A partnership between St. Luke’s and the Mexican Consulate is improving access to health services for people who would otherwise not have medical care.
The Health Window program is in place at 50 Mexican Consulate locations throughout the United States. In Boise, it receives support from St. Luke’s and was the recipient of a $20,000 grant from the Community Health Improvement Fund (CHIF) for 2016-2017.
Community partnerships are a key component to the program’s success, according to Monica Flores, Health Window program coordinator. In addition to St. Luke’s, Health Window partners with the Idaho Lions Foundation, Idaho State University and Family Medicine Residency of Idaho to offer free screenings involving vision, blood pressure, glucose, cholesterol and BMI.
The program works with St. Luke’s Mountain States Tumor Institute for education outreach, with a focus on colorectal cancer prevention because it is a prevalent form of cancer in the Hispanic community, according to Flores.
People from Mexico often go to the Mexican Consulate to get an identification card or a passport. Without any form of identification, people are unable to receive many vital services in Idaho.
“If you go to a doctor you need an ID. If you give birth you need an ID,” Flores said. “You can’t cash a paycheck without an ID.”
Mexicans living in Idaho face many barriers to receiving care. They might not have identification. They might not have the money to afford care. Even though resources are available for low-income or non-English speaking people, many folks aren’t aware of those resources or where to even get started. Flores helps eliminate those barriers by connecting people to the care they need.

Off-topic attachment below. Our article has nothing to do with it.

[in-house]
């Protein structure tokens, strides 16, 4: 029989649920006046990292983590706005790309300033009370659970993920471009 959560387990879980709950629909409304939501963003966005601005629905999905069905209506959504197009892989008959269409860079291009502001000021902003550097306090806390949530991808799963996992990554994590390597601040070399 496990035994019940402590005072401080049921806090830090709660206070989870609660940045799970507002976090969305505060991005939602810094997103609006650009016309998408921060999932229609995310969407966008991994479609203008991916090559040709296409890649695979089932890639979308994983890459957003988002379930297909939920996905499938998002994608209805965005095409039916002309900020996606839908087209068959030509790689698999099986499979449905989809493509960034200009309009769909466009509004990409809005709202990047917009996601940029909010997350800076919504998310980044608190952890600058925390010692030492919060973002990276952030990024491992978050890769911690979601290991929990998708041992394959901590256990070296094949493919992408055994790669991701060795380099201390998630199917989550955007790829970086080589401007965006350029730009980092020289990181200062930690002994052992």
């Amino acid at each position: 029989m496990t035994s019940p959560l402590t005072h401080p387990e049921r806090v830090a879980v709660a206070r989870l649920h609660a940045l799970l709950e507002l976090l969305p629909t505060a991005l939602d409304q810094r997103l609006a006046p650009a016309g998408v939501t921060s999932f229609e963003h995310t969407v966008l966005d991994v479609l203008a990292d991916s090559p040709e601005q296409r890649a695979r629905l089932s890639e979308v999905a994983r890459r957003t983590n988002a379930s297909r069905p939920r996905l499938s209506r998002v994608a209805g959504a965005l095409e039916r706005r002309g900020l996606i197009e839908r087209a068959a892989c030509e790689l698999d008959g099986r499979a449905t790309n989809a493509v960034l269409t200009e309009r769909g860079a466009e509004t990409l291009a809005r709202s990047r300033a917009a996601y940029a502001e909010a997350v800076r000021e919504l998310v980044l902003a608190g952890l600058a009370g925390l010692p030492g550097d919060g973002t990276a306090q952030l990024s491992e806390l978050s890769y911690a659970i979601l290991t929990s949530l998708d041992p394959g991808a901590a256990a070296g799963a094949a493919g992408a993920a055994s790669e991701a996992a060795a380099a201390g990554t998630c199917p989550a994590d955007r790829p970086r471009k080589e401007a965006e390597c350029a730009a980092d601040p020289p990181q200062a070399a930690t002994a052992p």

Free screenings are offered through the Health Window at the Mexican Consulate every Friday. Flores said the number of people they serve varies each week, ranging from 10 to 30 people. The interactions cover “a little bit of everything,” depending on each person’s situation. Some need help obtaining insurance, and Flores shows them where they can go to learn more. When a health screening reveals high glucose levels, Flores gives them information on healthier cooking options.
The service has been offered in Boise since 2010, but recently it has expanded to offer more outreach. Sometimes people can’t come to the consulate, so it is important to go where they are gathering. Flores and others travel to health fairs, go to parks to host physical education activities for kids and families and provide health screenings at churches. The service is also offered in Wood River through a similar partnership.
“We have to go into the community,” Flores said.
Chereen Langrill is a former communications coordinator for St. Luke’s Health System